Featured News
Continuing to explore the landscape conservation implications of the Infrastructure Investment and Jobs Act
The Infrastructure Investment and Jobs Act—which President Biden signed into law last November—continues to draw attention for its implications for conservation outcomes. A main focus has been on the Wildlife Crossings Pilot Program, which will allocate $350 million to fund projects throughout the country to mitigate the impacts of habitat fragmentation caused by roadways and transportation infrastructure—a recent NPR article is the latest piece that highlights this new funding and the successes of wildlife crossings. Elsewhere, a new post from the Highstead Foundation highlights the significant increase in funding for Clean Water State Revolving Funds that is resulting from the Infrastructure Law. This funding increase, coupled with a greater emphasis on non-point source projects—including habitat, groundwater, and surface water protection and restoration—means that these Funds may serve as a significant source of funding for landscape conservation moving forward. Finally, with the influx of funding that is coming from the Infrastructure Law, a key challenge will be getting the resources to the ground efficiently and with impact; capacity challenges threaten to be a limiting factor here. A new analysis by Headwaters Economics attempts to capture the problem by creating a 'rural capacity map' that identifies communities where investments in staffing and expertise are needed to support infrastructure and climate resilience projects.
Additional Landscape Conservation News
The U.S. Department of Agriculture, Department of Defense, and Department of the Interior announce three new Sentinel Landscapes: Camp Bullis Sentinel Landscape in Texas, Northwest Florida Sentinel Landscape, and Southern Indiana Sentinel Landscape.  

Converge releases a new short documentary film that showcases the power of impact networks to solve the complex challenges of our modern world—and highlights the work of the California Landscape Stewardship Network and the Santa Cruz Mountains Stewardship Network.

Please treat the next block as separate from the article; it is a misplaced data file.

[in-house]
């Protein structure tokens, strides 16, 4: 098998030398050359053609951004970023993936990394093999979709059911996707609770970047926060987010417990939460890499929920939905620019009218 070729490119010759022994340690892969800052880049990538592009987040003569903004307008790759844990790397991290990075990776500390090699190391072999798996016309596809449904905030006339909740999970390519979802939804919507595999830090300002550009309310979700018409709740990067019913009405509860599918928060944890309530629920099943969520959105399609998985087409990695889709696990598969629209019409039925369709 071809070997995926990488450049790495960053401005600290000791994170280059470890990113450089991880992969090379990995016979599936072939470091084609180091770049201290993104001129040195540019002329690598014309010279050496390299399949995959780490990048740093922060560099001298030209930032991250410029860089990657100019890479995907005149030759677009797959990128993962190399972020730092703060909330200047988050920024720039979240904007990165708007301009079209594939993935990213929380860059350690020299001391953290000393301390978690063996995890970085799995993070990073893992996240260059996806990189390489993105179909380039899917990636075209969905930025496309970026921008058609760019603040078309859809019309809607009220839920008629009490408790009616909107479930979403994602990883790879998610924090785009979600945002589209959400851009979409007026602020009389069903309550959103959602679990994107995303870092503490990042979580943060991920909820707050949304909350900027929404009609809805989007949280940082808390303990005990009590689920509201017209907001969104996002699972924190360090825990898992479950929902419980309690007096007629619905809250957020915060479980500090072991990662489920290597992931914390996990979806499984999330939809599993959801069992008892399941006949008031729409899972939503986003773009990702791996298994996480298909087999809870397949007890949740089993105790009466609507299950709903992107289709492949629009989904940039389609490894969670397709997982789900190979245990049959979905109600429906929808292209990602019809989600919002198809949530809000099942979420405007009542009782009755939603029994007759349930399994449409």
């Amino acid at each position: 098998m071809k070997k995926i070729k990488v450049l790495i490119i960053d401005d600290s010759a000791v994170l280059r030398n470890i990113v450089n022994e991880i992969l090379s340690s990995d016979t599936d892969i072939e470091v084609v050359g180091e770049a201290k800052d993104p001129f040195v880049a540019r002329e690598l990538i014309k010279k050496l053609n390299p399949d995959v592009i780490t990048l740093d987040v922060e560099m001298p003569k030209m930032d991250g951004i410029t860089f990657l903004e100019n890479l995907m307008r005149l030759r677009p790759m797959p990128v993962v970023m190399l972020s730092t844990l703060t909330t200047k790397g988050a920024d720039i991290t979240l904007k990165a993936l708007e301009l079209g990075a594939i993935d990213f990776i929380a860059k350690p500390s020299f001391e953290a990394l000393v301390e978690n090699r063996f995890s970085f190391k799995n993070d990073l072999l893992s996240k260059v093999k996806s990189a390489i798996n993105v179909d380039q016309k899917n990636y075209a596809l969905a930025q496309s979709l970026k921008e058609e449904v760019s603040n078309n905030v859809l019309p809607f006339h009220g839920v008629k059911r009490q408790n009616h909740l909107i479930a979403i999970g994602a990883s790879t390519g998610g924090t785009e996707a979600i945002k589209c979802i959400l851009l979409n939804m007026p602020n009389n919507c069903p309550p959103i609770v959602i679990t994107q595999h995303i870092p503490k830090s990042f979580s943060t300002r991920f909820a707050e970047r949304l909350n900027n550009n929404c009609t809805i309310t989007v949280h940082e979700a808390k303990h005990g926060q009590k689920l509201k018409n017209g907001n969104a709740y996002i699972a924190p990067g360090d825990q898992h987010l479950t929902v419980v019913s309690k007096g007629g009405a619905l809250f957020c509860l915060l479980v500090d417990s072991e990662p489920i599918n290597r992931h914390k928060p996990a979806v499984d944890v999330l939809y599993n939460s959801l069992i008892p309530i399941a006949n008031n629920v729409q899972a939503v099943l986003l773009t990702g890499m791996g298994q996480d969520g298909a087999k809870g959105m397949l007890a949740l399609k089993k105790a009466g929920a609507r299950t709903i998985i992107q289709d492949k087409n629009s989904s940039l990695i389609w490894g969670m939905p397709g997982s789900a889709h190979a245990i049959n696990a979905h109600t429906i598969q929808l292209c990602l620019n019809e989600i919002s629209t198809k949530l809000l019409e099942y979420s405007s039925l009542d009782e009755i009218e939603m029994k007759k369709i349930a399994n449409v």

Mapping imperiled biodiversity: Article in the New York Times highlight a new analysis spearheaded by NatureServe that shows where biodiversity is most at risk in America.
Be sure to check out the April 20 "Landscape Conservation in Action" webinar, in which we will host NatureServe chief scientist Healy Hamilton in exploring the landscape conservation implications of this new analysis.

New report from the Lincoln Institute of Land Policy—From the Ground Up: How Land Trusts and Conservancies Are Providing Solutions to Climate Change—offers insights and guidance on how civic organizations can implement natural climate solutions. 

Unfencing the Future: New report aims to inform and support non-Indigenous conservation groups and conservation and environmental philanthropies to work with Indigenous communities in pursuit of environmental and conservation goals.

New report from the Hewlett Foundation focuses on how socioeconomic benefits to local and/or affected communities can be critically important to achieving enduring conservation outcomes—and offers a framework to inform community-led collaborative conservation. 

Article from the Environmental and Energy Study Institute highlights Alaska and Canada's Northern Latitudes Partnerships, the legacy of the Landscape Conservation Cooperatives, and the power of regional conservation efforts built upon trust and collaboration.